News Brief

“An Obligation to Speak Up”: New Strategies for Design Justice

Architects can use their positions to counter injustice in the built environment. An Equitable Communities Resource from AIA shows how.

Image: The American Institute of Architects
Impact, agency, and power. These are the focus of a new publication from The American Institute of Architects (AIA): Architects’ Role in Creating Equitable Communities. Through ten focus groups with 67 designers and architects, the authors gathered insights, tools, and strategies for advancing design justice and equity in practice.

There is a difference between perception and reality when it comes to community engagement, for example. “Perception: Engagement decreases design potential. Reality: A relational process increases design potential,” reads one chart, which explains how, contrary to widespread disparagement of “design by committee,” “the more overlap between the interests of the designer, the client, and community, the greater the opportunity for successful design.”

Based on a foundation that raises awareness of historical and still rampant inequity in the design process, the resource then goes into detail about tools and strategies individuals, firms, and professional organizations like AIA itself can use to dismantle these injustices in the future.

Justice begins at home—or, in this case, at the firm. The resource offers guidance on how to have difficult yet productive conversations about diversity, equity, and inclusion at architecture and design firms. It includes a nuanced critique of predominantly white firms doing pro bono work in predominantly BIPOC neighborhoods (due to a “potential [for] displacement of BIPOC-owned or community-aligned firms”) while also encouraging such pro bono work when “there is strong intercultural competence and demographic diversity within the team.” It also offers tips for funding pro bono work.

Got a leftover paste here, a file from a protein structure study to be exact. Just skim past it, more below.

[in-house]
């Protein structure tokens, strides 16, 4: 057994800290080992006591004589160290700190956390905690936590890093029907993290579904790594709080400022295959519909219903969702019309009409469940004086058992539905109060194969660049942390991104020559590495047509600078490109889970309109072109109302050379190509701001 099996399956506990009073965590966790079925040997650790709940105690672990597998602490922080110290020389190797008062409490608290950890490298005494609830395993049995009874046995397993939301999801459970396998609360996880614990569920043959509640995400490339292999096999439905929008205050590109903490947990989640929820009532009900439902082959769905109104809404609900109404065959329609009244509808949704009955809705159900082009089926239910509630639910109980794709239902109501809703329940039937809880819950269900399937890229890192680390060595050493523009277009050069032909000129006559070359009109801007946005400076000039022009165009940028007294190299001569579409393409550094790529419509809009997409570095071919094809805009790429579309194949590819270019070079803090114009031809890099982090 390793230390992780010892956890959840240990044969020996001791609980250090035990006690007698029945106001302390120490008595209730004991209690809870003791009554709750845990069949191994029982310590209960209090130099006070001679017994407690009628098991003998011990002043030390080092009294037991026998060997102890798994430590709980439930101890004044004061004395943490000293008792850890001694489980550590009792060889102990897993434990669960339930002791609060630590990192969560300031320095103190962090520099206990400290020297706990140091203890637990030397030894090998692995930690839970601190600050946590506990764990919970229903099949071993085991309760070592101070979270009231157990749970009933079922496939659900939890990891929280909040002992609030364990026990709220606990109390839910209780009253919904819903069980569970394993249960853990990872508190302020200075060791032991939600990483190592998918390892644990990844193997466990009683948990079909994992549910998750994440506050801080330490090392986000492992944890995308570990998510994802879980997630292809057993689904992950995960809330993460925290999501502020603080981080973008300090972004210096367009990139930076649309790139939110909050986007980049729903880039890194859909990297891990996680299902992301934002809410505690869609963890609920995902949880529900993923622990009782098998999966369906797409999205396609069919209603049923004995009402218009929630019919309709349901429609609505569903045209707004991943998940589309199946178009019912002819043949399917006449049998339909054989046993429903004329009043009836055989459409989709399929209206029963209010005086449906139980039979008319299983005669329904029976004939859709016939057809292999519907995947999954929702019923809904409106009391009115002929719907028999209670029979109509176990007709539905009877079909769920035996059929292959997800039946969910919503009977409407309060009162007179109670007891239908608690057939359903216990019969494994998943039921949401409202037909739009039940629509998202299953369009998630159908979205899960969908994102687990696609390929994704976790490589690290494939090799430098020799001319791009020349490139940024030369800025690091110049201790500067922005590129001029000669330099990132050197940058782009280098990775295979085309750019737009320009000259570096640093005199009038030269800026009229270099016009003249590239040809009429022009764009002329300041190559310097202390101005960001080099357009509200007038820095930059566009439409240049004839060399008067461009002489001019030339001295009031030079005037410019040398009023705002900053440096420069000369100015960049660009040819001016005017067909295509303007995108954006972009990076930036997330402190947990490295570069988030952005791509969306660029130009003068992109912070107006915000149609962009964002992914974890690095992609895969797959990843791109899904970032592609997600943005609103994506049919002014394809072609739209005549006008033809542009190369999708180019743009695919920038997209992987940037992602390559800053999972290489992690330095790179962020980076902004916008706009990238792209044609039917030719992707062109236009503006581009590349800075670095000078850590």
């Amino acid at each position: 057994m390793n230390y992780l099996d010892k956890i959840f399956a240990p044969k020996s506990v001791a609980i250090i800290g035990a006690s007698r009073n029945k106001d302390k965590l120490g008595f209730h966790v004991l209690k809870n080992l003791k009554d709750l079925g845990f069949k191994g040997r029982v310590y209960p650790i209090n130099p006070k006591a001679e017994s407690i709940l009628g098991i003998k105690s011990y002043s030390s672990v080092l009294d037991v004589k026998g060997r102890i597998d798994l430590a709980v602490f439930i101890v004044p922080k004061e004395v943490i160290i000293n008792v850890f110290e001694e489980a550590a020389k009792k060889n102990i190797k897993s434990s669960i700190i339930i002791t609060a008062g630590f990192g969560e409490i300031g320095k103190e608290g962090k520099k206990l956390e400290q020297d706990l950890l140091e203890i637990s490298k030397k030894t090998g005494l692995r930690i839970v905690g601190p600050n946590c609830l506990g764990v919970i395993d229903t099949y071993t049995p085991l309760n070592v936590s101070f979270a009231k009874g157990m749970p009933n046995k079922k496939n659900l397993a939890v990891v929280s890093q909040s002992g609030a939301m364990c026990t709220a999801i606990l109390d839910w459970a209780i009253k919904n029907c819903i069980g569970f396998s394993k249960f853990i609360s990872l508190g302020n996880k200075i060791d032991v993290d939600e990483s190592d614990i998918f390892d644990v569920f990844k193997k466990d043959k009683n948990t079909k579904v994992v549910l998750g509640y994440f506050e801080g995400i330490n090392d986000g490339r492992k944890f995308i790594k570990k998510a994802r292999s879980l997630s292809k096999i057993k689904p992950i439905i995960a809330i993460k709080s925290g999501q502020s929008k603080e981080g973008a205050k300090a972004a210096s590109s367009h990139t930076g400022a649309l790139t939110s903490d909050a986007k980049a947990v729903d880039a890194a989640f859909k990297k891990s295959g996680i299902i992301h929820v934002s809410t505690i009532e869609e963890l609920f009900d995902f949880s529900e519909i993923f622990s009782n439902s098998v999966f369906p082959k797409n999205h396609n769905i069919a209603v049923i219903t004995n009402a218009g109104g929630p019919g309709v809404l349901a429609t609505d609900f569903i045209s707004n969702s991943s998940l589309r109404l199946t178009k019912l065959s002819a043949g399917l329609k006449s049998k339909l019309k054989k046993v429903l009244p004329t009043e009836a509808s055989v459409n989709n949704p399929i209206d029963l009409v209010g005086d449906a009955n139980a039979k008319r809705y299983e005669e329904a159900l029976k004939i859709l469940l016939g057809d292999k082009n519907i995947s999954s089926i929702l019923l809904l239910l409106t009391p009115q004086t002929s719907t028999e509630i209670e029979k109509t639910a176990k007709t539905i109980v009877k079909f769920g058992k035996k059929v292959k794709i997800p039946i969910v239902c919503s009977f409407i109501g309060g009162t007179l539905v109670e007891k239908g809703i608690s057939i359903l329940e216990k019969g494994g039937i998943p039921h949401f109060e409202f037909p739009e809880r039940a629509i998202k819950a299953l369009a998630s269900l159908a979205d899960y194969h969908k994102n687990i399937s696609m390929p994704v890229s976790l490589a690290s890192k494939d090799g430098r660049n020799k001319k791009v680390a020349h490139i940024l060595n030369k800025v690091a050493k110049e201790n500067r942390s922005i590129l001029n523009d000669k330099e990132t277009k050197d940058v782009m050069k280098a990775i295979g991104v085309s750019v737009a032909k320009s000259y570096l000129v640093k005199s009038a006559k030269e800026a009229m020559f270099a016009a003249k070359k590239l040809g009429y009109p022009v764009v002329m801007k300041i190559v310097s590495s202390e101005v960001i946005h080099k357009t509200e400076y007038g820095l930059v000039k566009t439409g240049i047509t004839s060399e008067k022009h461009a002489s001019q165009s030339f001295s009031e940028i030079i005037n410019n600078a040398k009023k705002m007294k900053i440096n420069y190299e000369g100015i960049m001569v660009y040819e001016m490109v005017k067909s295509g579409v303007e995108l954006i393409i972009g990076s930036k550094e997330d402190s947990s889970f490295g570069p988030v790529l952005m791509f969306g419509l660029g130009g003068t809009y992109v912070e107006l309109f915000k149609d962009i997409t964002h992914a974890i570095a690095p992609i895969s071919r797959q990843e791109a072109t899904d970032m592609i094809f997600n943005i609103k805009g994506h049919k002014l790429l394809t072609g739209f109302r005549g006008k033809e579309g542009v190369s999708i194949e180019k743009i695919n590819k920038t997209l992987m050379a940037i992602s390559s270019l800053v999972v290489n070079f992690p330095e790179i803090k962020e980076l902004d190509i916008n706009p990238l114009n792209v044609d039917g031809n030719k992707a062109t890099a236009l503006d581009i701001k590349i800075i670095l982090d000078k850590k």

The authors then move on to the topic of design justice on projects. “During each design phase for the project, there are a number of opportunities to impact equitable outcomes,” they argue. With advice on building representative teams, saying no to projects that aren’t equity aligned, and using data to identify gaps in community resources, the piece also has extensive guidance on equitable community engagement throughout all stages of a project’s process, from pre-design through occupancy.

Architects “have power that, history reveals, is farther reaching than many of us realize or acknowledge,” the report concludes. “It is within our abilities and best interests as citizens and designers to create environments that provide for the needs of all.”

More on design justice

No More Red Lines: Undoing Our Legacy of Urban Segregation

Equity in Design and Construction: Seven Case Studies

Re-forming the Building Industry: Equity, Diversity, and Inclusion

For more information:

American Institute of Architects

Published November 7, 2022

Melton, P. (2022, October 26). “An Obligation to Speak Up”: New Strategies for Design Justice . Retrieved from

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